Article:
Water Pump Noise Cures
Now that you know what is causing the noise, here are some ways to fix it.
1) Mechanical Repairs
This is where your owner’s manual is essential. It should have a parts list with part numbers. Generally, you can order parts directly from the manufacturer, or if you are close to a pump supply outlet with a large parts department, they may have what you need.
Water pumps (and most other motors) are designed to run at hundreds or thousands of revolutions per minute (RPM). Eventually, things wear out.
Usually after years of service, bearings will be one of them. Often, they begin squealing or clicking when they get tired. You may also notice grease leaking along the drive shaft. Or the drive shaft gets some play in it. None of these are a good sign.
Replace the bearings immediately. When you get the pump housing apart to allow access, take a good look at the drive shaft. If it is scared, pitted, or has grooves worn into it, you will probably have to replace the shaft also. Take a good look at the impeller. If it appears damaged, chipped, or worn; you might as well change it, too. If you do it all at once, you will spend more money–but know that you will get years of service without having to pull it apart again for some time.
A broken, or damaged, impeller will also create more noise because it is no longer efficient. Damage is usually caused by sucking something other than water into the pump–such as dirt, sand, gravel, even leaves.
Unless you know that your water source is absolutely clean, make sure you have a proper filter (sand and dirt are pretty small) on the intake side of the unit. (Note: Check the filter regularly, and keep it clean. A dirty filter impedes water flow and increases noise.) If you know something got into the pump, stop using it immediately, disconnect everything, and flush out the system.
If you are not certain that did the job, you may have to take it apart to clean out the housing. Pain in the butt; better safe than sorry.
Belts and Pulleys
Many fuel-powered water pumps are not direct drive. The motor and pump are separate units with pulleys, belts, and clutches connecting the two units. If you have one of these, some of the noise could be coming from worn, loose, or poorly adjusted belts or cracked, loose, or chipped pulleys. Loose, worn, or stretched belts will also squeal because the drive pulley will be slipping inside the belt. Replace the belt with a new one.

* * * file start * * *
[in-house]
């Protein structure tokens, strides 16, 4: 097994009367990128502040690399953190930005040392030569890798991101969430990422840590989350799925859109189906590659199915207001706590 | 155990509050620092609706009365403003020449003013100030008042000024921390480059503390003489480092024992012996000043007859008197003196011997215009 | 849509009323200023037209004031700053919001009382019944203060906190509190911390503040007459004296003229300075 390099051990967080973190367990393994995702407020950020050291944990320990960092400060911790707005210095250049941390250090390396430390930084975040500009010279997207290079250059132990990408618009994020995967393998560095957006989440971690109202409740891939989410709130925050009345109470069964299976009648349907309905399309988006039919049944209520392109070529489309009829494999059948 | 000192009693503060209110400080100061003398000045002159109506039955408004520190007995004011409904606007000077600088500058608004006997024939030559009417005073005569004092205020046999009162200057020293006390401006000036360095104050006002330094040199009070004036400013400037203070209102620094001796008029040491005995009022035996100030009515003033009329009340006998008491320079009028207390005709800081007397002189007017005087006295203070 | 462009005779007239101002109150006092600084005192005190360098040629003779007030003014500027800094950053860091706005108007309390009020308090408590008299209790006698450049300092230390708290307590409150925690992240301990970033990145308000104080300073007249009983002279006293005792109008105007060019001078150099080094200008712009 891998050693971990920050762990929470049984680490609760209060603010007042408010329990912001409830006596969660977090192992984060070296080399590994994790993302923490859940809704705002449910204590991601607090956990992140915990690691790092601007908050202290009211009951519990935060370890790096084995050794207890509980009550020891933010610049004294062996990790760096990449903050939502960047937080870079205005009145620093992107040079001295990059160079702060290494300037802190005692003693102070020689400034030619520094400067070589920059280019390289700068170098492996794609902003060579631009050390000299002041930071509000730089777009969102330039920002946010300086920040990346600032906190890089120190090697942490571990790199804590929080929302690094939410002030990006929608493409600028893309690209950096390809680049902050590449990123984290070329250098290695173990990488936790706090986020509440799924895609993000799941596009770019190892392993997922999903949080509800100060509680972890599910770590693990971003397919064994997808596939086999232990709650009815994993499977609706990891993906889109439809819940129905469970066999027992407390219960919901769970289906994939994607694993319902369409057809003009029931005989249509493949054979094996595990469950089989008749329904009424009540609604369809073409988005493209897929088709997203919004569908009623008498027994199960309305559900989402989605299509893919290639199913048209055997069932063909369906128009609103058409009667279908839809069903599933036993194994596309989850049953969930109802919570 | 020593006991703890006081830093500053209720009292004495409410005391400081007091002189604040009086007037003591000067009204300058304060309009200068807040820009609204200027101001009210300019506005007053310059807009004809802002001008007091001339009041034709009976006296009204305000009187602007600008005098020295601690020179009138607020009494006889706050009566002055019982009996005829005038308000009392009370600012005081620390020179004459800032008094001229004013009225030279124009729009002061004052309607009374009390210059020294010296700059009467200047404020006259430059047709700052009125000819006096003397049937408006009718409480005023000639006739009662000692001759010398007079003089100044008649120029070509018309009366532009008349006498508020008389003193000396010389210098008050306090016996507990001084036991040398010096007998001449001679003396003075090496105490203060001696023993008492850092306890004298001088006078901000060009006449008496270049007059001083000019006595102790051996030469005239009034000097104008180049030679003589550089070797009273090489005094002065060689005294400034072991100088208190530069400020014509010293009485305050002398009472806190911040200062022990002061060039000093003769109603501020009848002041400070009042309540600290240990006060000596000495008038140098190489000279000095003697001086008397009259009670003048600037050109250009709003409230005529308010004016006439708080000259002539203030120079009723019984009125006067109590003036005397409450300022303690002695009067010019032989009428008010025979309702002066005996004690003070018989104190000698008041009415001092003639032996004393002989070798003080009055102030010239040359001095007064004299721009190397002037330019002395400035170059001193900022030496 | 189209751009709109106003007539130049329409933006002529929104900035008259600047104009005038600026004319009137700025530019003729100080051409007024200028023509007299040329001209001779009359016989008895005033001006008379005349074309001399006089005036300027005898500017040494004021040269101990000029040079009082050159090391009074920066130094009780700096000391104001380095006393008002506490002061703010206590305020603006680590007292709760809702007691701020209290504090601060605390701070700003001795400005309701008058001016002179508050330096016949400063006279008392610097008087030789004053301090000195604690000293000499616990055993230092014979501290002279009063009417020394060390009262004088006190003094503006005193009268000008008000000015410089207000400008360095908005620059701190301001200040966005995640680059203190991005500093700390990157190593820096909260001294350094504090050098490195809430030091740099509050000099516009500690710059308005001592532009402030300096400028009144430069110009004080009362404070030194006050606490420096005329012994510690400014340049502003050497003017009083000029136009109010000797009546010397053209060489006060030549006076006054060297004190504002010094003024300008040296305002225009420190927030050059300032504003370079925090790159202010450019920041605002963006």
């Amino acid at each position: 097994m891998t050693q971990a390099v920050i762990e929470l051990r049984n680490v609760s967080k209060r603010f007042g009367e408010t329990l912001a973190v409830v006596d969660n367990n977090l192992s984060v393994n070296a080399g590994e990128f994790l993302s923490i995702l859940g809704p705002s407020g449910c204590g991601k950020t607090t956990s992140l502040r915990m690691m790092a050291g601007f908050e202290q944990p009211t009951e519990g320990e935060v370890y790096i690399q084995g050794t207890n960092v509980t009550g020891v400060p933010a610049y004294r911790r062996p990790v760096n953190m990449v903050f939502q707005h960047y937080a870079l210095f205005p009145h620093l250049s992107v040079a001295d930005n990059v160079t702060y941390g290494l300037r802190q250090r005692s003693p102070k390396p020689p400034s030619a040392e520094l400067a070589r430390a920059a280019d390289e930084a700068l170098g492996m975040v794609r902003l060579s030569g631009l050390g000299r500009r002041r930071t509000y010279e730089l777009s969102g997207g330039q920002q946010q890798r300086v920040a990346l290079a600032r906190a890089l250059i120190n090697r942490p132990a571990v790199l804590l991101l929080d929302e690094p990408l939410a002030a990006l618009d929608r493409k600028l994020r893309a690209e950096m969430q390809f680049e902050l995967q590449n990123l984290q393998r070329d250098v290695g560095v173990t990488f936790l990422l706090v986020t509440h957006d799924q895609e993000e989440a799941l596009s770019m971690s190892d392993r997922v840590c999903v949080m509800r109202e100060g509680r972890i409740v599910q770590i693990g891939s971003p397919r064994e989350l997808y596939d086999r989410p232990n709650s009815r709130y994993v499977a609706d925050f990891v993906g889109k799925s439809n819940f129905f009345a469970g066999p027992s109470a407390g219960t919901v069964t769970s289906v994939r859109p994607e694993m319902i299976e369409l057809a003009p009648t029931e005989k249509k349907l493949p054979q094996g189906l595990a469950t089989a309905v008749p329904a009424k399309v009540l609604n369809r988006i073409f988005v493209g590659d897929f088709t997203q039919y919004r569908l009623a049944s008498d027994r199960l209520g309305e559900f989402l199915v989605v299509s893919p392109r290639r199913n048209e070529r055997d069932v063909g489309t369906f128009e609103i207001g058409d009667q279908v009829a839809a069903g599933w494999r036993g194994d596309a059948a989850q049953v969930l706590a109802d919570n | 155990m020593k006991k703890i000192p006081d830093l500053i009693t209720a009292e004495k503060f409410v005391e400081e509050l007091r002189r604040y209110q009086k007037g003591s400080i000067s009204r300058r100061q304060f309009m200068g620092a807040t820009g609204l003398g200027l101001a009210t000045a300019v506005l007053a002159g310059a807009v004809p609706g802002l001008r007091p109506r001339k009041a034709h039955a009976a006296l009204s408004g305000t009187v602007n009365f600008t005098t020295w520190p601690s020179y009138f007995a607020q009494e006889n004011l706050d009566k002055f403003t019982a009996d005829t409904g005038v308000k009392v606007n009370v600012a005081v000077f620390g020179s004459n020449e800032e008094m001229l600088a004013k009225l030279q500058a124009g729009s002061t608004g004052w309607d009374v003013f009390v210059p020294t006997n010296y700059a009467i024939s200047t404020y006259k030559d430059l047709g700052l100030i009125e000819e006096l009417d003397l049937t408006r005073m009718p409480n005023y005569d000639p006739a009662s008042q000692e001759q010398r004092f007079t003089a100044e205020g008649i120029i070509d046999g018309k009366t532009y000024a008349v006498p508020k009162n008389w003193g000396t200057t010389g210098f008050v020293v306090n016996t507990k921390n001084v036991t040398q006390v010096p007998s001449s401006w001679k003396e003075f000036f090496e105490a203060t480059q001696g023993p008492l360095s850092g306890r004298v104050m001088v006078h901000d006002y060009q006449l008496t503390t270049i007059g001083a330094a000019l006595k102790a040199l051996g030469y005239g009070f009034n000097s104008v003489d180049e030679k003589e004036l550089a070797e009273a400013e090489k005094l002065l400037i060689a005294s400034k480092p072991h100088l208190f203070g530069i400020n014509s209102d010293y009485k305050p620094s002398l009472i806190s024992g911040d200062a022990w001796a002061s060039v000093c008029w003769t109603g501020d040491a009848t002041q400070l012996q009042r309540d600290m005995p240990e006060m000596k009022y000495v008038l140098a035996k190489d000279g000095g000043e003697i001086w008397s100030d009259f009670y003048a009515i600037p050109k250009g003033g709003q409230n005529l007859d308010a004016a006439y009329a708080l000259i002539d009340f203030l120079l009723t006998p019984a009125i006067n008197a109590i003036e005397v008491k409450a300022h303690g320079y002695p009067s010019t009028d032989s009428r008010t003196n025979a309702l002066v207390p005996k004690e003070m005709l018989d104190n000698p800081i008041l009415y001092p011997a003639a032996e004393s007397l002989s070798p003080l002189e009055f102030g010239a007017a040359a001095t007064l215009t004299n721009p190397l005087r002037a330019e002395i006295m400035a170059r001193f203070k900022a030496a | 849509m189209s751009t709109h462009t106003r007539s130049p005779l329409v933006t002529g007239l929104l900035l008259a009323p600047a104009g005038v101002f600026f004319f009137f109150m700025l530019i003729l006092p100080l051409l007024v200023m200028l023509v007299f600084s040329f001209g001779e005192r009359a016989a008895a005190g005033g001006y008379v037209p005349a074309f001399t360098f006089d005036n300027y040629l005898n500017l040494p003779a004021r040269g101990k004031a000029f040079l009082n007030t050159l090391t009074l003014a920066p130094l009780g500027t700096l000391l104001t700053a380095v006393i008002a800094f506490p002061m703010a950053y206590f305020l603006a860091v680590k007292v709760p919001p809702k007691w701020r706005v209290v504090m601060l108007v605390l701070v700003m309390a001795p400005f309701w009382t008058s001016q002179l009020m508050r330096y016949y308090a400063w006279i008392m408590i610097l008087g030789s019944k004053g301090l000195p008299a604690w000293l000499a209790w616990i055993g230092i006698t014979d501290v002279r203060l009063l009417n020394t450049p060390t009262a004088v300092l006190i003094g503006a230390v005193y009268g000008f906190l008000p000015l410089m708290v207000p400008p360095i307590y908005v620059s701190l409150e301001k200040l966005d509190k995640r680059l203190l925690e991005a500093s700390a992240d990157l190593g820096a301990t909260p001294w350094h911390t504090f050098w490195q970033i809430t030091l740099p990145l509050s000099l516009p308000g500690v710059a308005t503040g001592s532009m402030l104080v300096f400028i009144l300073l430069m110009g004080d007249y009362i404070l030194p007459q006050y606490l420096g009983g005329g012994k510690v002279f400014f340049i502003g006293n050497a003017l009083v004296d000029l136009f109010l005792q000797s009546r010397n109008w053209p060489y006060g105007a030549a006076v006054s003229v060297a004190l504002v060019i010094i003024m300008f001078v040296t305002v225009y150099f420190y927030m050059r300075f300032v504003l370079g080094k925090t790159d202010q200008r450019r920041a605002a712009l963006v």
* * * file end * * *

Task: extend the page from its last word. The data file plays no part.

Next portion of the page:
Pulleys also can become loose, allowing the drive shaft to spin inside them. Make sure they are tight and in proper alignment. Non-aligned pulleys will shorten your belt’s lifespan.
Note: If your pump has a separate motor, you will also have to perform the required maintenance on it. Both units should be operating in top condition because problems with one will eventually cause problems with the other.
2) Fixing Location-Caused Noise
The option of locating your pump in the back 40 probably does not exist for most people, but whatever its location, it can be made quieter by how it is mounted. (Ground mounted is just a fancy way of saying ‘where you put it down before turning it on.’)
Level Your Pump
Not only will a level pump be quieter; it will also work better. Almost all pumps are designed to work best when in one position. Usually plumb, level, and square. Make sure the pump base is as level as possible. (Unfortunately, there is not much you can do about a concrete basement or garage floor.) Once the base is reasonably level, you may still have to do a little creative shimming to the pump base.
Note: See the next section–‘Isolate Your Pump’–for a lazy shimming tip.
Isolate Your Pump
To prevent Vibration Noise, you will have to isolate the pump from the base. I would use BXI Anti-vibration isolation pads. They are available in 2″ x 2″ x 2″ size or 6″ x 6″ x 2″ size. They claim to reduce Impact (Vibration) Noise by over 19 decibels–a truly significant reduction. Put one under each foot or corner of the pump, before strapping it to the base. Don’t worry about crushing them with a big pump. They have a maximum load rating of over 400 pounds.